Jack Lemmon and Shirley MacLaine in the 1960 classic, "The Apartment".
Few movies can be at once savage and sweet; fewer still while straddling more than one genre. Billy Wilder’s The Apartment (1960) manages all of the above. Dubbed a comedy at its debut, this
study in after-office-hours hanky-panky bears an undertow of
melancholyand with the deceptively light touch of co-writer-director
Audiences weaned on Jim Carrey slapstick or the
gnarly fare of the Farrelly brothers are simply not accustomed to this
level of style and sophistication. There is rich and ironic humor
throughout, but this is a movie that invites you to think perhaps even
more than to laugh.
For his efforts, director Wilder shared an
Oscar with his co-writer I.A.L. Diamond for Best Writing, Story and
Screenplay Written Directly for the Screen (in the old Hollywood
nomenclature) along with Best Director and the coveted award for Best
Picture. This is a rare hat trick. Only 13 films since 1929, the Awards’
first year, have won three or more of the famous Big Five
nominationsBest Picture, Best Director, Best Actor, Best Actress, and
Mr. Diamond also wrote Some Like It Hot, the previous year’s hit, which was also directed by Wilder. He was at the top of his game with The Apartment, which became the inspiration for the Neil Simon/Burt Bacharach hit musical Promises, Promises (1968).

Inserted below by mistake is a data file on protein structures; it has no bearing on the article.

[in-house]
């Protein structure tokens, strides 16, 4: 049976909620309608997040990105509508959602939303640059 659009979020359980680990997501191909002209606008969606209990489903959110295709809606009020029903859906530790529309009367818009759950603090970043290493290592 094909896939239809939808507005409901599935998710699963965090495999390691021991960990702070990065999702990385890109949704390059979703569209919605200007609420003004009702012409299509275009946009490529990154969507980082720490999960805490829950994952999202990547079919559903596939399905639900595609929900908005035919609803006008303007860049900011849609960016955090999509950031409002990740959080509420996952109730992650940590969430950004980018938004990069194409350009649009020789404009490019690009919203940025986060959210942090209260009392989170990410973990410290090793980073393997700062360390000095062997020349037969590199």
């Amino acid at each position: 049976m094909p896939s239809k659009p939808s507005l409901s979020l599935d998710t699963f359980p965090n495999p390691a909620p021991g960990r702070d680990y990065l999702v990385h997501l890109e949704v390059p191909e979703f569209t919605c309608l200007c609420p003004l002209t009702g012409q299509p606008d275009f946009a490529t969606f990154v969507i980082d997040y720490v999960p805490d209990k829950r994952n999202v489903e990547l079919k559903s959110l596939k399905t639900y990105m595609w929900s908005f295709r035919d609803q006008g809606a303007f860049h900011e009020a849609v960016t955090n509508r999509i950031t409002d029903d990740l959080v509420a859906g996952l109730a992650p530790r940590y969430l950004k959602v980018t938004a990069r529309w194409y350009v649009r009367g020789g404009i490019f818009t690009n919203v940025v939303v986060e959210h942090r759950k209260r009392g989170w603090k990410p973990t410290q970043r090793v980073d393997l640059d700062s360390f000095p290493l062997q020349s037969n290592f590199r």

“Bud” Baxter (the peerless Jack Lemmon) is a medium-low clerk in the
nondescript Consolidated Life Insurance Company who, as his opening
voiceover discloses, “has a problem with his apartment.” He has agreed
to allow his modest Upper West Side flat to be used as an after-hours
trysting spot by four managers at Consolidated. His opening lines frame
the tale against the dry numbers that are the lifeblood of the actuarial
set: “Our home office has 31,259 employees, which is more than the
entire population of uhh... Natchez, Mississippi. I work on the 19th
floor. Ordinary Policy Department, Premium Accounting Division, Section
W, desk number 861.”
We see hundreds of nameless, fedora-wearing
functionaries striding briskly alongside harried secretaries to a bank
of jammed foyer elevators. Another corporate workday begins. The movie’s